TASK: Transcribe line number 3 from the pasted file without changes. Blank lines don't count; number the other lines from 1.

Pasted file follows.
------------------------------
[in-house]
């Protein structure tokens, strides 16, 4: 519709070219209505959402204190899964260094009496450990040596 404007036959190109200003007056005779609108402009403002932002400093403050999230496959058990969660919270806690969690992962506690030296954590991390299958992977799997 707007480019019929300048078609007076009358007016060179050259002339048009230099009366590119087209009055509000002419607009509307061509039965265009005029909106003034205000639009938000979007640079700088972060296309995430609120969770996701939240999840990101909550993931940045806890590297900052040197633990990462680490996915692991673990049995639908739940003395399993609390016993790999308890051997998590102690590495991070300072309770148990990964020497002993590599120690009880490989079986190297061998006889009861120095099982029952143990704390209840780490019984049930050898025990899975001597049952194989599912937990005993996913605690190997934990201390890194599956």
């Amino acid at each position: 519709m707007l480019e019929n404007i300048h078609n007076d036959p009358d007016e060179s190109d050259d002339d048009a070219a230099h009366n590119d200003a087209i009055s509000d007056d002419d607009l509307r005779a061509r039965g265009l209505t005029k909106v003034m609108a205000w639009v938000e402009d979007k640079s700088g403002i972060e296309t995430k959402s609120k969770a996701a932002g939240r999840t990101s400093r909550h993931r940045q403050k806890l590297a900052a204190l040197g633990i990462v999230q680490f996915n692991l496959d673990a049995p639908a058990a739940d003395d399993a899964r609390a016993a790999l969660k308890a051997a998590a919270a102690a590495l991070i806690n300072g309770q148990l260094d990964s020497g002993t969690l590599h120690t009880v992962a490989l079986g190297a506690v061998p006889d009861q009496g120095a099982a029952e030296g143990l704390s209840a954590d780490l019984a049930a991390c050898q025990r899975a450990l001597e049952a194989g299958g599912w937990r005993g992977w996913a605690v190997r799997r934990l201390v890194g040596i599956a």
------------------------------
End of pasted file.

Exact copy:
């Amino acid at each position: 519709m707007l480019e019929n404007i300048h078609n007076d036959p009358d007016e060179s190109d050259d002339d048009a070219a230099h009366n590119d200003a087209i009055s509000d007056d002419d607009l509307r005779a061509r039965g265009l209505t005029k909106v003034m609108a205000w639009v938000e402009d979007k640079s700088g403002i972060e296309t995430k959402s609120k969770a996701a932002g939240r999840t990101s400093r909550h993931r940045q403050k806890l590297a900052a204190l040197g633990i990462v999230q680490f996915n692991l496959d673990a049995p639908a058990a739940d003395d399993a899964r609390a016993a790999l969660k308890a051997a998590a919270a102690a590495l991070i806690n300072g309770q148990l260094d990964s020497g002993t969690l590599h120690t009880v992962a490989l079986g190297a506690v061998p006889d009861q009496g120095a099982a029952e030296g143990l704390s209840a954590d780490l019984a049930a991390c050898q025990r899975a450990l001597e049952a194989g299958g599912w937990r005993g992977w996913a605690v190997r799997r934990l201390v890194g040596i599956a």